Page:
Most people know our farm because they see kids all over the place when they visit or drive past. The Lord has blessed us with ten strong and healthy children–7 boys and 3 girls–and we do all of the work here at Michael Family Farm.
My wife, Dania, and I moved to Monroe, NC in 2005, after my parents retired here and bought some land. We were both raised in New Jersey and studied Classics at Rutgers University. I taught Latin and History at Charlotte Christian after we moved down here, before starting my own educational publishing business, the Classical Liberal Arts Academy, which has allowed me to work from home with my wife since 2008.
In 2011, we bought 45 acres on Stack Road in Monroe, where the Funderburk Grading Company had operated for many years. We live in the old farm house next door, beside the big pond everyone uses as a landmark. The big, white shop building, which now houses our milking room and farm supplies, is another easy landmark to find if you’re looking for us.
We are a Christian family and, having two teachers in the house, you can assume that we have home-schooled all of our children. In fact, for a few years, we operated a private school here on the farm and hosted boys from around the country for studies. We have ten children–7 boys and 3 girls. Our oldest son, Jonathan, is 18 and just left for training with the Military Police in the US Army, and our youngest daughter, Anna, is 4.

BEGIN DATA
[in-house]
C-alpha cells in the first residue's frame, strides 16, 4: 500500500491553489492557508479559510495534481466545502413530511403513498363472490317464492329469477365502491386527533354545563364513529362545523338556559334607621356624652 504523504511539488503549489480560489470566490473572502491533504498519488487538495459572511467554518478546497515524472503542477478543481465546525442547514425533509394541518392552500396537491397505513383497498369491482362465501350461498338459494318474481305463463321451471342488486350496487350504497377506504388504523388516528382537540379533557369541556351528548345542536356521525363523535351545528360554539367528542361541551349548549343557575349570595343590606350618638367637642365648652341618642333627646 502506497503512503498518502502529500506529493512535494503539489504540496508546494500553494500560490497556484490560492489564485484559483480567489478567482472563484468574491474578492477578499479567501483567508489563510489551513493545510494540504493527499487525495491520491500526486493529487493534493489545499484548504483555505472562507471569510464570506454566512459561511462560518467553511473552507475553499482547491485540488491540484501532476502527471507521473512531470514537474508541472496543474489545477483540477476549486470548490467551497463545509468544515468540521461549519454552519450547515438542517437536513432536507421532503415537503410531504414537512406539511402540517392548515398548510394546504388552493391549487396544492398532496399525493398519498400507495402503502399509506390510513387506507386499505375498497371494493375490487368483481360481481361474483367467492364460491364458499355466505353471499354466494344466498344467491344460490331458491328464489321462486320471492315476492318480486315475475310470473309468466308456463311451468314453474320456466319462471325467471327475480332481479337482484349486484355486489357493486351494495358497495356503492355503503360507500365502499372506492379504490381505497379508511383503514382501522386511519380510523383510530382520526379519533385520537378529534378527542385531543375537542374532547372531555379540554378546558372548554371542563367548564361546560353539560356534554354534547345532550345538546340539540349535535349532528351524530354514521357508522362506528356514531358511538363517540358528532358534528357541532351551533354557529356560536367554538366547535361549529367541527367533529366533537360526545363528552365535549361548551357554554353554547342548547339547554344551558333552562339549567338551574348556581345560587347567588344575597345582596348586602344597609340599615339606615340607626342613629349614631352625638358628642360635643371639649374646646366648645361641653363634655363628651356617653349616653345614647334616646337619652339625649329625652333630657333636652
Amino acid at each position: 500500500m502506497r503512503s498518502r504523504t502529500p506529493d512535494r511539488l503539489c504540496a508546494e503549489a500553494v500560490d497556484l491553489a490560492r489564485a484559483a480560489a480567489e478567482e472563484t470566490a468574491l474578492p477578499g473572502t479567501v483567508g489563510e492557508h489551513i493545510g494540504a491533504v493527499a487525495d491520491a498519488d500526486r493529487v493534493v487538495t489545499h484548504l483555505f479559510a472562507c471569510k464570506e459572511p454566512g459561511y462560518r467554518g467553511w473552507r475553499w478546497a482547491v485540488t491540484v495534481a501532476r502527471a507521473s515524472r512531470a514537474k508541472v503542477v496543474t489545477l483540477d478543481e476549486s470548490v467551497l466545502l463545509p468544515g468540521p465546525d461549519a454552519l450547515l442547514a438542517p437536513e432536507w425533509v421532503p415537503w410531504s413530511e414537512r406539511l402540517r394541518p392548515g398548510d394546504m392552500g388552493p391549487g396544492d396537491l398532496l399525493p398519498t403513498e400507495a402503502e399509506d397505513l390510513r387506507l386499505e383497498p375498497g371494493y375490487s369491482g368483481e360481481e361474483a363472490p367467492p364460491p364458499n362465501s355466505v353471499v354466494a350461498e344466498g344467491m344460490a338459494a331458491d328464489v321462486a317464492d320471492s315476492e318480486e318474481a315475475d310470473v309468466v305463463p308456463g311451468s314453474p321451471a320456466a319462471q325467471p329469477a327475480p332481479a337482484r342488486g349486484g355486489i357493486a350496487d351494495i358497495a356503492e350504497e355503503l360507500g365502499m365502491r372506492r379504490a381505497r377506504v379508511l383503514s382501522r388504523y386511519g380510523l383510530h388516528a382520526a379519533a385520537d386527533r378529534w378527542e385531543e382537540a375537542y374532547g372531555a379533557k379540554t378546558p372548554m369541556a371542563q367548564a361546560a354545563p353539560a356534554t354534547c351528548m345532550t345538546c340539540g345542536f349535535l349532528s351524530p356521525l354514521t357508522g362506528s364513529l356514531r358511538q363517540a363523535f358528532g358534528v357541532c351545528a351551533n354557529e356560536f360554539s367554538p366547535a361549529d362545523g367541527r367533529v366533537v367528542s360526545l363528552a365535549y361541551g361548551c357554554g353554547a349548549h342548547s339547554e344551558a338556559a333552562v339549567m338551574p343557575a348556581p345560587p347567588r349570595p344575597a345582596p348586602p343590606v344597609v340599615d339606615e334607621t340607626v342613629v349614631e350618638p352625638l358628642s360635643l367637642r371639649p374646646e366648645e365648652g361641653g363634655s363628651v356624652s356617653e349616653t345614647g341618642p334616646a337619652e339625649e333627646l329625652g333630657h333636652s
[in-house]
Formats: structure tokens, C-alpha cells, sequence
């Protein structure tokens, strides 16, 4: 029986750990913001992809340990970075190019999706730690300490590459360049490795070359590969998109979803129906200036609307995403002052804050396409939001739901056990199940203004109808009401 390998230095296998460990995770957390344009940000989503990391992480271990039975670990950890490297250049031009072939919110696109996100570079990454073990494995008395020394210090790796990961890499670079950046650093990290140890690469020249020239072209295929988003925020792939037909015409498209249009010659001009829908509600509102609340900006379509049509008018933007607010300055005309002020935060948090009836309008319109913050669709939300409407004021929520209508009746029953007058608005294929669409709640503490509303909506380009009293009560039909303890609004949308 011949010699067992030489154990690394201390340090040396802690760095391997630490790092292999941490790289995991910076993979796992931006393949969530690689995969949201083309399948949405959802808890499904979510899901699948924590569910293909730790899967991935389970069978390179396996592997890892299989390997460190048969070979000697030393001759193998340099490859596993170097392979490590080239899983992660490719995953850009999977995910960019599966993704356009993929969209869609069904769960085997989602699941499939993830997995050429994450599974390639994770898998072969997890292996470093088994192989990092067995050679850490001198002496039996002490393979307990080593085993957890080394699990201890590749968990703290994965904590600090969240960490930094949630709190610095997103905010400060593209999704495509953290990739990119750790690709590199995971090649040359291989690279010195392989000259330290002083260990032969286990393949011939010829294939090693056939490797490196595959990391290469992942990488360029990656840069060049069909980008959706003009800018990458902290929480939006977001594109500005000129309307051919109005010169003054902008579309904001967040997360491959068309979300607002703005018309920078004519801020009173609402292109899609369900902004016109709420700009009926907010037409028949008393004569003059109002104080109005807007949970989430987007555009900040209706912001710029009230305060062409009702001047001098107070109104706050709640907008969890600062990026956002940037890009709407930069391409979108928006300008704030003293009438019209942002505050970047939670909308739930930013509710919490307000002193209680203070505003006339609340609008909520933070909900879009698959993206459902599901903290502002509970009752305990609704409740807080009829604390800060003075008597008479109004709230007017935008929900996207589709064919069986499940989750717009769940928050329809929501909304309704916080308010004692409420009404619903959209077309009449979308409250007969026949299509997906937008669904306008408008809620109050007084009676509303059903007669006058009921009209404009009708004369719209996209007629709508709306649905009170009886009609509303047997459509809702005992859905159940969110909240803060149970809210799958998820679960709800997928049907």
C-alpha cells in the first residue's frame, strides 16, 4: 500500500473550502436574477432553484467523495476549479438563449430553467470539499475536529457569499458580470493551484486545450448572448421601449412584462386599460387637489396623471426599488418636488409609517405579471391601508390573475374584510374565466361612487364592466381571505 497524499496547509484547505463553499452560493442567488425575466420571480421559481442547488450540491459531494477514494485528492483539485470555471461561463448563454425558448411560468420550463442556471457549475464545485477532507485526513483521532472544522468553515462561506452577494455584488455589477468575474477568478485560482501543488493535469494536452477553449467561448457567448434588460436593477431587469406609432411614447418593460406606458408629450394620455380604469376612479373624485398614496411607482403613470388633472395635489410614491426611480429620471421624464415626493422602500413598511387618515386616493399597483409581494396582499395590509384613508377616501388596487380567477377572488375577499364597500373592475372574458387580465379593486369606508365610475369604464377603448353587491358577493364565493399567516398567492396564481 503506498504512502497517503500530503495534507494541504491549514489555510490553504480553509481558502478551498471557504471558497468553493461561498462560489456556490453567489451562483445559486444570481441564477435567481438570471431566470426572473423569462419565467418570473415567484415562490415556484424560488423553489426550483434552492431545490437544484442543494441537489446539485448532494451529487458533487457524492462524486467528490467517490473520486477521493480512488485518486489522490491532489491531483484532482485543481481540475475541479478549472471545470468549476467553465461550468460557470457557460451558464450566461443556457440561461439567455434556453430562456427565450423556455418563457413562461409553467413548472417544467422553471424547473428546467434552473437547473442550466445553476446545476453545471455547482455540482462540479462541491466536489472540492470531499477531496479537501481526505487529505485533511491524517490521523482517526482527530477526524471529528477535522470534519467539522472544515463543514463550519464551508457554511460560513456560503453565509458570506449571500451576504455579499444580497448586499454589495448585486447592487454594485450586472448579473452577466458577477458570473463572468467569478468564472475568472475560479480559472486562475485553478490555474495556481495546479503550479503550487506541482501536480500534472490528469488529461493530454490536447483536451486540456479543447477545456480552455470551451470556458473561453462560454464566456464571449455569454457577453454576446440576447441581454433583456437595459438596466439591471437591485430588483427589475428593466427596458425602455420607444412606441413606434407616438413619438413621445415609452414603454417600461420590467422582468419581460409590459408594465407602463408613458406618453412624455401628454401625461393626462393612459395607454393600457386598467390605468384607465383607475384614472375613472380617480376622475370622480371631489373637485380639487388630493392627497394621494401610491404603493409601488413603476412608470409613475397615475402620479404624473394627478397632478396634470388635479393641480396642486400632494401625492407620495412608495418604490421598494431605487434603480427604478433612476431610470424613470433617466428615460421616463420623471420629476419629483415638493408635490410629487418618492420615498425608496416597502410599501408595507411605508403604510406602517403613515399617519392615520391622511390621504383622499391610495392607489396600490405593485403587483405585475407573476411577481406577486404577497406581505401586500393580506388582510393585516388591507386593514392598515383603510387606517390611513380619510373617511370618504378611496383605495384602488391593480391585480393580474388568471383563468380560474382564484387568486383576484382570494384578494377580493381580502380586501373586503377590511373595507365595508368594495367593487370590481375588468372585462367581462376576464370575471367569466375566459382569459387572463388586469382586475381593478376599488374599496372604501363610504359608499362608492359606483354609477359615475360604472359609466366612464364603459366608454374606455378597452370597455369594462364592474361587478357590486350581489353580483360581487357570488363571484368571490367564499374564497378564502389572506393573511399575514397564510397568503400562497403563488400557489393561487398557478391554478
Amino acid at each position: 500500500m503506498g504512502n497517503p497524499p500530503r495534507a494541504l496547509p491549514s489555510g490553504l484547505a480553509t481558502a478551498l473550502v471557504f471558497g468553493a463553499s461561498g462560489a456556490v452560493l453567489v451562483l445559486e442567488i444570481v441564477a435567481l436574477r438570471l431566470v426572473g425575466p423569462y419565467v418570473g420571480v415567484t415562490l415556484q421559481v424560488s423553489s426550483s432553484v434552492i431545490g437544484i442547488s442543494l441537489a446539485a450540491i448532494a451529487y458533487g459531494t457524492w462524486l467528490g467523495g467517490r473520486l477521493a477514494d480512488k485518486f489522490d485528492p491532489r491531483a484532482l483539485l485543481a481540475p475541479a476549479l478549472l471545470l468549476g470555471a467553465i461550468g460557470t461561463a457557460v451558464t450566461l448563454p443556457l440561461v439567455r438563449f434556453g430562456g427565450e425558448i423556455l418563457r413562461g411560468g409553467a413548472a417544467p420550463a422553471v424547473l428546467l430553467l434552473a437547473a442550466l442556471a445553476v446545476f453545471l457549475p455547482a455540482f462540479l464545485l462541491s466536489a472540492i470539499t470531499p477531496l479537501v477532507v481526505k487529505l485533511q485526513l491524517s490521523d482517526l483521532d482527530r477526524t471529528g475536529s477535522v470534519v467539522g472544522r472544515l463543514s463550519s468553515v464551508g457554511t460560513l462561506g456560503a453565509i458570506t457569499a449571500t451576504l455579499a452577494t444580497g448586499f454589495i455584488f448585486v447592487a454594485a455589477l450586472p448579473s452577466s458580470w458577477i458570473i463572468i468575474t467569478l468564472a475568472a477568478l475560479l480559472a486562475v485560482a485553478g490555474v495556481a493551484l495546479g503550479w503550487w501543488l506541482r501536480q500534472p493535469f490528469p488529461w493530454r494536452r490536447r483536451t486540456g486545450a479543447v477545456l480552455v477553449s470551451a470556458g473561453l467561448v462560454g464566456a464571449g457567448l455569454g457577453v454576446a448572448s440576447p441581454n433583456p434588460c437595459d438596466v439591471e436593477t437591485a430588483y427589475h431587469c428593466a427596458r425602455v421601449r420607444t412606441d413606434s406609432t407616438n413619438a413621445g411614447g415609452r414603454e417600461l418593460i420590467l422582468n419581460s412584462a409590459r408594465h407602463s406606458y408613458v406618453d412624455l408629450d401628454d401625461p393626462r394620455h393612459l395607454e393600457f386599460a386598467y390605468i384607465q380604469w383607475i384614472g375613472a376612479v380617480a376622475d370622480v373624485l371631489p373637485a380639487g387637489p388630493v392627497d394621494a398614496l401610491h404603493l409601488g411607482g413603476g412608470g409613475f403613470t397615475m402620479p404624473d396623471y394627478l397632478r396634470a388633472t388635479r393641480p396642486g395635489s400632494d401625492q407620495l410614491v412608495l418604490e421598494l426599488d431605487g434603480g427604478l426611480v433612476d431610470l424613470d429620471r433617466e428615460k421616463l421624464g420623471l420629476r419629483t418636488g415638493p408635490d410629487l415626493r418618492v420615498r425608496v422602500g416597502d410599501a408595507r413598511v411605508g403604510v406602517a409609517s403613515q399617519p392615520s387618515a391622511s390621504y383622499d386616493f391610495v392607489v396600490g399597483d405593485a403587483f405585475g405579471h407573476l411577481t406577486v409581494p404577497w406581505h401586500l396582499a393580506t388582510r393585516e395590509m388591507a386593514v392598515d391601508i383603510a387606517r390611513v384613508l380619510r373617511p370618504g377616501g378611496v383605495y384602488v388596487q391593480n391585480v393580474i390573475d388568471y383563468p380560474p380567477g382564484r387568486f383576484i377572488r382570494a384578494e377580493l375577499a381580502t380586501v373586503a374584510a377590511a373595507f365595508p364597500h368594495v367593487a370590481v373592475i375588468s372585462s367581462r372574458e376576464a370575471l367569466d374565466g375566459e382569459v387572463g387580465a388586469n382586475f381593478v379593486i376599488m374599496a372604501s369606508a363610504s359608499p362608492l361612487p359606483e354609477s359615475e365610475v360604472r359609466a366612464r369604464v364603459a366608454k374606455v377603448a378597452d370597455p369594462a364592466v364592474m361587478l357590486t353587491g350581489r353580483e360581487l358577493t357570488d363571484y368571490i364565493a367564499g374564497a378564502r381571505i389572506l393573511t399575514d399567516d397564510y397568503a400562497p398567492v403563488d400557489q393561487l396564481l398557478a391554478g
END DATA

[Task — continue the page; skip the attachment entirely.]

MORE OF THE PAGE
Our interest is studying historic farming methods that had been sustained for centuries and drawing from that wisdom and experience to build our own sustainable farm. As a classicist, I enjoy reading ancient natural history and medicine, and the agricultural works of Vergil, Cato, Varro, Columella and Paladius. Believe it or not, a lot of what we do is taken from the Bible. We also enjoy borrowing from the Christian traditions of the Moravians, Benedictines and Franciscans, as well as the Amish and third world farmers who do many things on a small scale and have preserved much of the wisdom of their agricultural ancestors. At the same time, we respect the benefits of modern technology and try to find a happy balance between the two.
We’ve slowly been opening up to the public as our farm development has progressed and we’ve transitioned slowly from full-time educational work to more and more farm work. We believe that we have a lot to offer other families and look forward to meeting visitors here at the farm and at the local farmers markets which we plan to attend.
God bless you all,
Bill Michael, Owner
Michael Family Farm